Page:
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    In-depth exploration of critical decision points in the development of new medicines, from discovery and refinement, to preclinical assay selection, clinical trial design, and societal, ethical and regulatory challenges.

    If you have ever wondered how new medicines are developed, then this paper will interest you. In this paper, we explore how drugs are discovered, designed, and delivered, evaluate laboratory models and clinical trials for testing drug safety and efficacy, and discuss societal, ethical, financial, and regulatory challenges in drug development.

    About this paper

    Paper title Drug Discovery and Development
    Subject Pharmacology
    EFTS 0.15
    Points 18 points
    Teaching period Semester 1 (On campus)
    Domestic Tuition Fees ( NZD ) $1,173.30
    International Tuition Fees Tuition Fees for international students are elsewhere on this website.
    Two of (BIOC 192, BIOL 112, BIOL 123, CELS 191, CHEM 111, CHEM 191, HUBS 191, HUBS 192, PTWY 131, PTWY 132) and 54 further points
    Schedule C

    Course Co-ordinator: Associate Professor Lyn Wise (

    Teaching staff

    Associate Professor Lyn Wise
    Dr Jonathan Falconer
    Dr Greg Giles
    Professor Paul Smith
    Professor Debbie Hay
    Dr Sarah Baird
    Associate Professor John Ashton

    Paper Structure

    Lecture Modules:

    • The Drug Pipeline
    • Nature is the Best Medicine
    • Drug Safety
    • Drug Design & Delivery
    • Drug Action
    • Drug Effects
    • Clinic & Beyond
    • Challenges for the Future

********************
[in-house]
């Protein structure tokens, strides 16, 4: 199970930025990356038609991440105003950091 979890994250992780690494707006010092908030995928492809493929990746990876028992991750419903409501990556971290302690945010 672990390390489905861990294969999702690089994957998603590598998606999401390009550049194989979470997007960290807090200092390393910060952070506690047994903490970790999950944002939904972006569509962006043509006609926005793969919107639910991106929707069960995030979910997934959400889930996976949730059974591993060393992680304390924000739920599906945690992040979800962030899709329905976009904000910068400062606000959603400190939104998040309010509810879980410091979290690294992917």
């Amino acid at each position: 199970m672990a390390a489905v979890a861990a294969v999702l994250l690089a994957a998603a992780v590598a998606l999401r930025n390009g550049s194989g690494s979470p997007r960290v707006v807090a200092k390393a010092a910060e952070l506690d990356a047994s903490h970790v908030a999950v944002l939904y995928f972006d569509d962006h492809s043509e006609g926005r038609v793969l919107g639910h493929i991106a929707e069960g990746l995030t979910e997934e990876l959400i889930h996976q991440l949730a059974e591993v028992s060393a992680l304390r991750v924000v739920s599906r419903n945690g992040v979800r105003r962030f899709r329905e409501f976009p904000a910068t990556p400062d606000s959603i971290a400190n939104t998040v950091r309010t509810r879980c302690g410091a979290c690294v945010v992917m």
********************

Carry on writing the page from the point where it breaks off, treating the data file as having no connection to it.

Practical Series:

    • Industry Research Contract: to extract, characterise and test the anti-microbial efficacy of a NZ-derived natural product
    • Drug Refinement Challenge: to use in silico tools to modify a drug structure and to predict changes in its safety and efficacy
    • Regulatory Panel: to simulate the processes involved in approving drugs for human use


    • Industry Lab Report - 10%
    • Drug Critique and Proposal - 10%
    • Panel Participation (oral presentation and written opinion) - 10%
    • Module tests - 15%
    • Final exam - 55%

    No textbooks required.

    Graduate Attributes Emphasised
    Global perspective, Interdisciplinary perspective, Scholarship, Communication, Critical thinking, Cultural understanding, Ethics, Information literacy, Research, Self-motivation, Teamwork.
    View more information about Otago's graduate attributes.
    Learning Outcomes
    • Demonstrate an understanding of the critical steps and decision points in drug discovery and development
    • Explore the laboratory, computer and clinical models and tools used to assess drug safety and efficacy
    • Develop an awareness of the societal, ethical, and regulatory challenges associated with developing medicines
    • Demonstrate the principles of good laboratory practice and experimental design
    • Develop skills to identify, use and critically evaluate information from appropriate and reliable sources
    • Demonstrate an ability to communicate effectively, through written and oral means, to scientific and non-scientific audiences


    Semester 1

    Teaching method
    This paper is taught On Campus
    Learning management system


    Stream Days Times Weeks
    A1 Tuesday 12:00-12:50 9-13, 15-22
    Thursday 12:00-12:50 9-13, 15-16, 18-22
    Friday 13:00-13:50 9-12, 15-16, 18-22


    Stream Days Times Weeks
    Attend one stream from
    A1 Tuesday 14:00-15:50 10-13, 15-21
    A2 Tuesday 16:00-17:50 10-13, 15-21
    A3 Wednesday 14:00-15:50 10-13, 15-21
    A4 Wednesday 16:00-17:50 10-13, 15-21
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